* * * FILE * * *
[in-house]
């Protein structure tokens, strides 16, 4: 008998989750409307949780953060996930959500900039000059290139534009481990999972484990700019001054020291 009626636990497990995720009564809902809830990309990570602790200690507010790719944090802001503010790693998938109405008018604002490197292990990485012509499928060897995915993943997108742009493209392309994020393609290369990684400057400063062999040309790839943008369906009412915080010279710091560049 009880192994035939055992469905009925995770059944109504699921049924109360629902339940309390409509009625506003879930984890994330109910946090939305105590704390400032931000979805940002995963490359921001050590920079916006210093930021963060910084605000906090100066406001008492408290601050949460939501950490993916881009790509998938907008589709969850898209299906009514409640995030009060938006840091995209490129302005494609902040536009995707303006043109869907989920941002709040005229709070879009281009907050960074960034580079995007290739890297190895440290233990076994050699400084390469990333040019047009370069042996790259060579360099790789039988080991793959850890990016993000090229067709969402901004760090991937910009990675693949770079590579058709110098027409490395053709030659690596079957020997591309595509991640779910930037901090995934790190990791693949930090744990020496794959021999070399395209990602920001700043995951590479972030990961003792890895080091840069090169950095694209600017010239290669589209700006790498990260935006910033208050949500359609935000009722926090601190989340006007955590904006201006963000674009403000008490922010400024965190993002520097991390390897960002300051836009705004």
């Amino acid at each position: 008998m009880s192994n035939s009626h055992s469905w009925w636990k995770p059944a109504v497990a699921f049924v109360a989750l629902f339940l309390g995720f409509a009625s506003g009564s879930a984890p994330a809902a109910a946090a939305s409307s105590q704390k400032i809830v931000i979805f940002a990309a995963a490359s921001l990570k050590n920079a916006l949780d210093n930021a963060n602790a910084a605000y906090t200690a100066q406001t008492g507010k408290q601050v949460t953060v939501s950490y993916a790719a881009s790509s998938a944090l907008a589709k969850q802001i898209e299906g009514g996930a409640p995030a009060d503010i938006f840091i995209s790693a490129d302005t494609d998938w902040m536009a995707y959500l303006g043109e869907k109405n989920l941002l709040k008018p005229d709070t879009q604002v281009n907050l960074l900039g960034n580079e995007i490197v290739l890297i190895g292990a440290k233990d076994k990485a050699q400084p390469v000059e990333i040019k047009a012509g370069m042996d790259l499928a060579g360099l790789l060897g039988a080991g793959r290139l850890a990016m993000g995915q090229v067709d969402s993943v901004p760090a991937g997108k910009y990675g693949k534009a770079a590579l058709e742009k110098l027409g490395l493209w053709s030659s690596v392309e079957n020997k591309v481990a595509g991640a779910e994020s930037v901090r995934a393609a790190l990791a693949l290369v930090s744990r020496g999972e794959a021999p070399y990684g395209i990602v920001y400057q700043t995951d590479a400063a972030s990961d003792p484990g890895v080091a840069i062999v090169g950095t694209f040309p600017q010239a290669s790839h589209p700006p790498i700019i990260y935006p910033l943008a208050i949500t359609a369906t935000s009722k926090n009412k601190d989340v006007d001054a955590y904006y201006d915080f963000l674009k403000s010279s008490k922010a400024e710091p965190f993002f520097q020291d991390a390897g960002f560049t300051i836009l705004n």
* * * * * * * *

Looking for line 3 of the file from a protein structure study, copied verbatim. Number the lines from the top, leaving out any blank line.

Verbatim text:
């Amino acid at each position: 008998m009880s192994n035939s009626h055992s469905w009925w636990k995770p059944a109504v497990a699921f049924v109360a989750l629902f339940l309390g995720f409509a009625s506003g009564s879930a984890p994330a809902a109910a946090a939305s409307s105590q704390k400032i809830v931000i979805f940002a990309a995963a490359s921001l990570k050590n920079a916006l949780d210093n930021a963060n602790a910084a605000y906090t200690a100066q406001t008492g507010k408290q601050v949460t953060v939501s950490y993916a790719a881009s790509s998938a944090l907008a589709k969850q802001i898209e299906g009514g996930a409640p995030a009060d503010i938006f840091i995209s790693a490129d302005t494609d998938w902040m536009a995707y959500l303006g043109e869907k109405n989920l941002l709040k008018p005229d709070t879009q604002v281009n907050l960074l900039g960034n580079e995007i490197v290739l890297i190895g292990a440290k233990d076994k990485a050699q400084p390469v000059e990333i040019k047009a012509g370069m042996d790259l499928a060579g360099l790789l060897g039988a080991g793959r290139l850890a990016m993000g995915q090229v067709d969402s993943v901004p760090a991937g997108k910009y990675g693949k534009a770079a590579l058709e742009k110098l027409g490395l493209w053709s030659s690596v392309e079957n020997k591309v481990a595509g991640a779910e994020s930037v901090r995934a393609a790190l990791a693949l290369v930090s744990r020496g999972e794959a021999p070399y990684g395209i990602v920001y400057q700043t995951d590479a400063a972030s990961d003792p484990g890895v080091a840069i062999v090169g950095t694209f040309p600017q010239a290669s790839h589209p700006p790498i700019i990260y935006p910033l943008a208050i949500t359609a369906t935000s009722k926090n009412k601190d989340v006007d001054a955590y904006y201006d915080f963000l674009k403000s010279s008490k922010a400024e710091p965190f993002f520097q020291d991390a390897g960002f560049t300051i836009l705004n």